« I like to watch: Intellectuals on Display at SFMOMA | Main | Dead Sea Scrolls, a Butane Worker and Me »

Reading: A powerful way to understand the "Other"

This is a portion of a column I wrote for the Vacaville Reporter last week. It is personal, and not about marketing per se. However if the first step of marketing is to know our customers, reading can help us understand them in a way that is more powerful than a powerpoint full of statistics.

Our children don’t belong to us. All parents eventually learn this, in increments or in a bolt of insight. Our children's lives are their own. We feed them, teach them, willingly sacrifice for them, but in the end, we don’t get to choose their destiny.

When you are the mother of a son, at some point you realize he is a man, and it can be a bit of a shock. A man! The mysterious “Other” that women spend their whole lives trying to understand. When you hug him he feels like granite, when you laugh he lifts you in his arms, and when you argue, you know he is controlling himself, because he is strong enough to break something.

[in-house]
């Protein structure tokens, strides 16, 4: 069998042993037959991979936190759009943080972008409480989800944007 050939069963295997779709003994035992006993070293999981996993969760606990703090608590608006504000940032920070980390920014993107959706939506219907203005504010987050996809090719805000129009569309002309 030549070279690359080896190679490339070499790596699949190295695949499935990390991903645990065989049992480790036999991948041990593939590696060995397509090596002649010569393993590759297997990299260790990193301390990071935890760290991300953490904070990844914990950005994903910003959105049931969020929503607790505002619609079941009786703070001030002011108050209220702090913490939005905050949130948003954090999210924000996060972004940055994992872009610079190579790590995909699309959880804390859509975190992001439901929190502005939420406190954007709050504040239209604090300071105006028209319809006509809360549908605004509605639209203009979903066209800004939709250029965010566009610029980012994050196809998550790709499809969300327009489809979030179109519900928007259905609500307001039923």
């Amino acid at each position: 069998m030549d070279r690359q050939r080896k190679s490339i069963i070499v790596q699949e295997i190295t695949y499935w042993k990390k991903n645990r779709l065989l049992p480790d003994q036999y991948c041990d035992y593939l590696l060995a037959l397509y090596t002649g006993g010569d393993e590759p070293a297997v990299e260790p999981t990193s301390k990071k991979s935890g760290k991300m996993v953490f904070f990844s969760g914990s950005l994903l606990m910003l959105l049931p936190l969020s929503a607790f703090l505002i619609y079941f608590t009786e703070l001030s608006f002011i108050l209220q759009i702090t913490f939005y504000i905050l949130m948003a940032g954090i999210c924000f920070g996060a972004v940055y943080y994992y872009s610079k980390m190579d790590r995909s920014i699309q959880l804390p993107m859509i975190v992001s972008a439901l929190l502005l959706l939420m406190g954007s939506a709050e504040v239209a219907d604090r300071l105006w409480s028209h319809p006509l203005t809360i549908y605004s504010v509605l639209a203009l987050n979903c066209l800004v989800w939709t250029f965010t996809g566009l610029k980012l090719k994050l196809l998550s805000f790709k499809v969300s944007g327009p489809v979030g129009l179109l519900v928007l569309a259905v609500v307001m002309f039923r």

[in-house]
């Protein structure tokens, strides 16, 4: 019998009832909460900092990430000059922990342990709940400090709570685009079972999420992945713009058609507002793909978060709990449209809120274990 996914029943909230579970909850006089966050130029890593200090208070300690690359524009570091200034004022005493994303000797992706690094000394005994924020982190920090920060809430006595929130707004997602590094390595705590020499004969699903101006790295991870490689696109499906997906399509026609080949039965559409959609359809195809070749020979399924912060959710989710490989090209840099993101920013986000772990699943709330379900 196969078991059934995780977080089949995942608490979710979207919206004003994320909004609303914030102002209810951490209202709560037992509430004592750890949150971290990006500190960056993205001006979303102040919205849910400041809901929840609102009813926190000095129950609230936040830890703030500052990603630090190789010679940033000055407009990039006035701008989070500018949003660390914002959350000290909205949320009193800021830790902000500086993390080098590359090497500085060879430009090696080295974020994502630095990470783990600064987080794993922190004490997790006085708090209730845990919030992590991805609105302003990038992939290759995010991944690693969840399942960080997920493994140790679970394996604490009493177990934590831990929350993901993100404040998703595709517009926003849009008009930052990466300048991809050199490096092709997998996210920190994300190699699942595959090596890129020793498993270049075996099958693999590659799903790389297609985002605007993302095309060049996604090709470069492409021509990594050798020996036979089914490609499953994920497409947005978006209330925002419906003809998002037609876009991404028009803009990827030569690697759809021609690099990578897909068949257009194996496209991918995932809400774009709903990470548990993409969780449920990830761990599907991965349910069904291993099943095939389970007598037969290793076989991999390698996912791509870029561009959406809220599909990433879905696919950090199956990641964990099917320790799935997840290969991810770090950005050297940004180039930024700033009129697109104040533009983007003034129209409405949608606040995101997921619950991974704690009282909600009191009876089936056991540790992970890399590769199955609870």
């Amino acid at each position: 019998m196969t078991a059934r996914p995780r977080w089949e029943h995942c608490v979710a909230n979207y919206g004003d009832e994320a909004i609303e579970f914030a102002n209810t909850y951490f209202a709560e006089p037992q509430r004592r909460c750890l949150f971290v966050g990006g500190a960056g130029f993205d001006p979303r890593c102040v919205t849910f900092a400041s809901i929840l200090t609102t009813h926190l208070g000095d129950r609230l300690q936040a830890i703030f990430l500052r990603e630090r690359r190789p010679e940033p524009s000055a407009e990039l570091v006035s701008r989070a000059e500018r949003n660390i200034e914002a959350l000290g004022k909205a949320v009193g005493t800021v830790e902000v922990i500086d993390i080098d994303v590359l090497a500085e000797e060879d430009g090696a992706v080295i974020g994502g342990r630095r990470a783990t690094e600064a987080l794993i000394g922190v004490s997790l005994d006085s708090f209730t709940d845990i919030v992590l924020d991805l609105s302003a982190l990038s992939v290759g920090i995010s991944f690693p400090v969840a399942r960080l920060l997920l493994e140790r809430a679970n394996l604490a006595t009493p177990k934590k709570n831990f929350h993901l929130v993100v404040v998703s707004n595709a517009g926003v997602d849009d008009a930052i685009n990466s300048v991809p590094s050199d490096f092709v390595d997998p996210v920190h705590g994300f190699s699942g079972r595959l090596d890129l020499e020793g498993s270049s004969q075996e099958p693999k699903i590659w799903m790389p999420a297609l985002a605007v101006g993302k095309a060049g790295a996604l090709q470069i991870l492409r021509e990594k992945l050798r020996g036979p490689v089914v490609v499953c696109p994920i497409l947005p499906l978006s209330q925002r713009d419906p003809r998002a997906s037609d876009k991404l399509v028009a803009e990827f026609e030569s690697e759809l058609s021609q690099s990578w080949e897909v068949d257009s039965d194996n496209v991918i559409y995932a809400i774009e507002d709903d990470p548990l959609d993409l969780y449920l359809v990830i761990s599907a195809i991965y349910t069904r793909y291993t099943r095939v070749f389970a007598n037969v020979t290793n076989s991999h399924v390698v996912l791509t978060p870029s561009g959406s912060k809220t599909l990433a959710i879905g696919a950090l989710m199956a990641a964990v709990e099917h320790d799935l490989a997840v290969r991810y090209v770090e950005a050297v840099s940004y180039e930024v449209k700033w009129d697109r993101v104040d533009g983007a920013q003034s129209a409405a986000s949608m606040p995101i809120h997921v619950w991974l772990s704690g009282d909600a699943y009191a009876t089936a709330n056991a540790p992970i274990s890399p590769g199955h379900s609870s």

When my son told me he wanted to be a soldier, I didn’t pay much attention. I assumed he would eventually major in something impractical but safe, like philosophy. I knew nothing about the military and could not imagine a reason anyone would choose it. Then the day came when my son said to me, “I have wanted this for four years. I am not going to change my mind.”

That’s when I started reading. First because I couldn’t resist the title, “Love My Rifle More Than You,” Kayla Williams' story of being a woman soldier in Iraq. The next book was one my son recommended, “One Bullet Away” by Nathaniel Fick, a Dartmouth classics scholar turned Marine lieutenant, who led one of the first units to enter Iraq. “Generation Kill,” which was made into an HBO series is also about Fick’s unit but is told from the perspective of Rolling Stone reporter, Evan Wright. These books do not sugarcoat the confusion, waste and senselessness of combat but reading them with my son gave me an inkling of what concepts like “honor” and “warrior” mean to a man like him.

Reader Comments

There are no comments for this journal entry. To create a new comment, use the form below.

PostPost a New Comment

Enter your information below to add a new comment.

My response is on my own website »
Author Email (optional):
Author URL (optional):
Some HTML allowed: <a href="" title=""> <abbr title=""> <acronym title=""> <b> <blockquote cite=""> <code> <em> <i> <strike> <strong>